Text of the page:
Lanane said he had reviewed the projections and conclusions and found them to be “exactly on target.”

“And one of the things that I think is important from a historical standpoint, this overcrowding didn’t just occur,” he said. “I can tell you going back even 10 years ago, we were stretching in many places throughout the school district, using a closet here for a resource teacher to sit with a student one on one … We have been getting by for probably a decade …”

Board Vice President Vic Lenz, a retired assistant superintendent who served as Sperreng principal from 1983 to 1988, noted that space concerns at the middle school go back 20 years.

Lanane said, “And we did a darn good job of squeaking by and kind of shoehorning kids in is really the term I use sometimes and it’s finally just got to where: This is just not going to work any more. And so I hope the public probably never knows those things, but I think they should appreciate or at least begin to get an appreciation they’ve been getting by for 10 years and it just now has got to a place where it’s intolerable … When you see the trailers sitting outside in the parking lot, it’s a pretty clear sign we’re over capacity and we’re over capacity by some good number.

“So I’m absolutely positive we must do something. I’m absolutely positive that it has to allow for more space … I think our community, they expect us to solve problems.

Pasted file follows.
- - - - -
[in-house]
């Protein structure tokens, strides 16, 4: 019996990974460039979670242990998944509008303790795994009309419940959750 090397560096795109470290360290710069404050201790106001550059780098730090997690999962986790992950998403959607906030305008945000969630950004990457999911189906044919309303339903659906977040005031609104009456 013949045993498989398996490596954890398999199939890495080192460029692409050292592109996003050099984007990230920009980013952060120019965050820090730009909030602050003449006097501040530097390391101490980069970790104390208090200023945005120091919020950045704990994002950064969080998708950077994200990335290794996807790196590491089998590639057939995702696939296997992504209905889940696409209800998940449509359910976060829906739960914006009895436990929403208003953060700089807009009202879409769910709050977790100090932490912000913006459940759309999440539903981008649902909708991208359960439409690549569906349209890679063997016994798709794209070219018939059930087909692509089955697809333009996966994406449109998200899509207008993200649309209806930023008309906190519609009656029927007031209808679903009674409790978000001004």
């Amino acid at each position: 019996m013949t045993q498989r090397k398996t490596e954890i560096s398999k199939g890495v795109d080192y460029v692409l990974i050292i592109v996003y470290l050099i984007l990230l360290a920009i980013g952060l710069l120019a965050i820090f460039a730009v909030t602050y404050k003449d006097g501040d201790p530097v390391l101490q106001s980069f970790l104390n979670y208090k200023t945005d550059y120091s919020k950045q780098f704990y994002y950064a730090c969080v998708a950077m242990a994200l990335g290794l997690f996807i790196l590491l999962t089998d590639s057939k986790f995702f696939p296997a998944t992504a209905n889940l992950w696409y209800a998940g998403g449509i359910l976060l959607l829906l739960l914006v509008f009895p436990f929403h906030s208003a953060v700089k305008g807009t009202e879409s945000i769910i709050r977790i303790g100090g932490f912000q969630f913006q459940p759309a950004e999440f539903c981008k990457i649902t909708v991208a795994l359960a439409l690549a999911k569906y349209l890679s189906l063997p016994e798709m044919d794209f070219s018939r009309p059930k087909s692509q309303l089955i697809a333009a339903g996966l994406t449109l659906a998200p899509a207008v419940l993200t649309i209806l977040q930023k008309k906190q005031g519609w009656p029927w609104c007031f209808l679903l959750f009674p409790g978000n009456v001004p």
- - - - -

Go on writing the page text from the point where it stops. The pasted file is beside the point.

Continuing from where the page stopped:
“I’ve been here long enough that the tradition is don’t just solve the problem for today. Solve this problem for tomorrow, too,” Lanane continued. “We want a big solution, a long-term solution and we want something that’s going to maintain the high educational quality …”

Rudoff later asked how the proposal would impact enrollment at elementary schools.

“Five years out, once again 2012-2013, given the demographic projections, what type of capacity would you be anticipating? Once again, we’re sitting here now trying to predict what’s going to happen five years from now with kids that have maybe just been born within the last 18 months …,” he said.

Rathjen said, “What we’d be looking at is that our five elementary schools at that point would all be roughly the same size. As you know now, we have some that are around, that are closer to 450. Some that are below 300. Truman that’s at over 800 and this will move them all to roughly around the same size, which would be around 450. One would be slightly larger, around 460, 470.

“The ideal elementary school when you look at the research, it’s between 300 and 500. So we would be within range of what’s considered to be an ideal elementary size at all five,” she added.

After board members agreed by consensus to proceed with plans to take final action to place the bond issue on the Nov. 4 ballot, President Ken Fey instructed the administration to formulate ballot language for the proposal.

Superintendent Jim Simpson said, “… Now that we see clearly the unity of the board, we will put those plans together. We would use as our point man our bond-issue guru Pat Lanane and he will come up with a great way to interface with our community and interface with our parents, the media and all stakeholders to make sure that they understand exactly what this Prop R will be.”

Noting that this proposal reflects the spirit of previous Proposition R bond issues, Simpson said, “I would recommend that we name it Prop R …”